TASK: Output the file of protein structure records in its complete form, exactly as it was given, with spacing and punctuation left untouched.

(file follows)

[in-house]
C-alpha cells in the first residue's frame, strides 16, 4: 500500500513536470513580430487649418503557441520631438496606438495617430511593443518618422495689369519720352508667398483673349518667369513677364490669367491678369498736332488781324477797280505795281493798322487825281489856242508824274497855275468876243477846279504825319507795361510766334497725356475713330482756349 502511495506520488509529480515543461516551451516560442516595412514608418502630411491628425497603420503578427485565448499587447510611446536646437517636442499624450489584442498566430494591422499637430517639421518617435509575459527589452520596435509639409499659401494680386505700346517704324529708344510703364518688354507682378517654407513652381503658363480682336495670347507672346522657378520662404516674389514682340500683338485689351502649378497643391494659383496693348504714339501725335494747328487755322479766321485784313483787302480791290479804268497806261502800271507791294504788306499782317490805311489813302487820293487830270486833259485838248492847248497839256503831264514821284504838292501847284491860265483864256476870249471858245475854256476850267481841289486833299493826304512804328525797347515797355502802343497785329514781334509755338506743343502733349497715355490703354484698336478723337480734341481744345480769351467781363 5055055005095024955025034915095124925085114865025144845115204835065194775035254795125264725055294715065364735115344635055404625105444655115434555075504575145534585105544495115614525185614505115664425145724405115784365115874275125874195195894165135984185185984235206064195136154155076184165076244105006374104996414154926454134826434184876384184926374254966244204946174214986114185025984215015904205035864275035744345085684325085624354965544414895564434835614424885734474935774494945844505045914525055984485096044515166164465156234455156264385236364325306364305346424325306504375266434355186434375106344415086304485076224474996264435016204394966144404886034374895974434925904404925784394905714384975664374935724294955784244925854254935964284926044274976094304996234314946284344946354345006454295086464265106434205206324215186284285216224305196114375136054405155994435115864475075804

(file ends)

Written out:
[in-house]
C-alpha cells in the first residue's frame, strides 16, 4: 500500500513536470513580430487649418503557441520631438496606438495617430511593443518618422495689369519720352508667398483673349518667369513677364490669367491678369498736332488781324477797280505795281493798322487825281489856242508824274497855275468876243477846279504825319507795361510766334497725356475713330482756349 502511495506520488509529480515543461516551451516560442516595412514608418502630411491628425497603420503578427485565448499587447510611446536646437517636442499624450489584442498566430494591422499637430517639421518617435509575459527589452520596435509639409499659401494680386505700346517704324529708344510703364518688354507682378517654407513652381503658363480682336495670347507672346522657378520662404516674389514682340500683338485689351502649378497643391494659383496693348504714339501725335494747328487755322479766321485784313483787302480791290479804268497806261502800271507791294504788306499782317490805311489813302487820293487830270486833259485838248492847248497839256503831264514821284504838292501847284491860265483864256476870249471858245475854256476850267481841289486833299493826304512804328525797347515797355502802343497785329514781334509755338506743343502733349497715355490703354484698336478723337480734341481744345480769351467781363 5055055005095024955025034915095124925085114865025144845115204835065194775035254795125264725055294715065364735115344635055404625105444655115434555075504575145534585105544495115614525185614505115664425145724405115784365115874275125874195195894165135984185185984235206064195136154155076184165076244105006374104996414154926454134826434184876384184926374254966244204946174214986114185025984215015904205035864275035744345085684325085624354965544414895564434835614424885734474935774494945844505045914525055984485096044515166164465156234455156264385236364325306364305346424325306504375266434355186434375106344415086304485076224474996264435016204394966144404886034374895974434925904404925784394905714384975664374935724294955784244925854254935964284926044274976094304996234314946284344946354345006454295086464265106434205206324215186284285216224305196114375136054405155994435115864475075804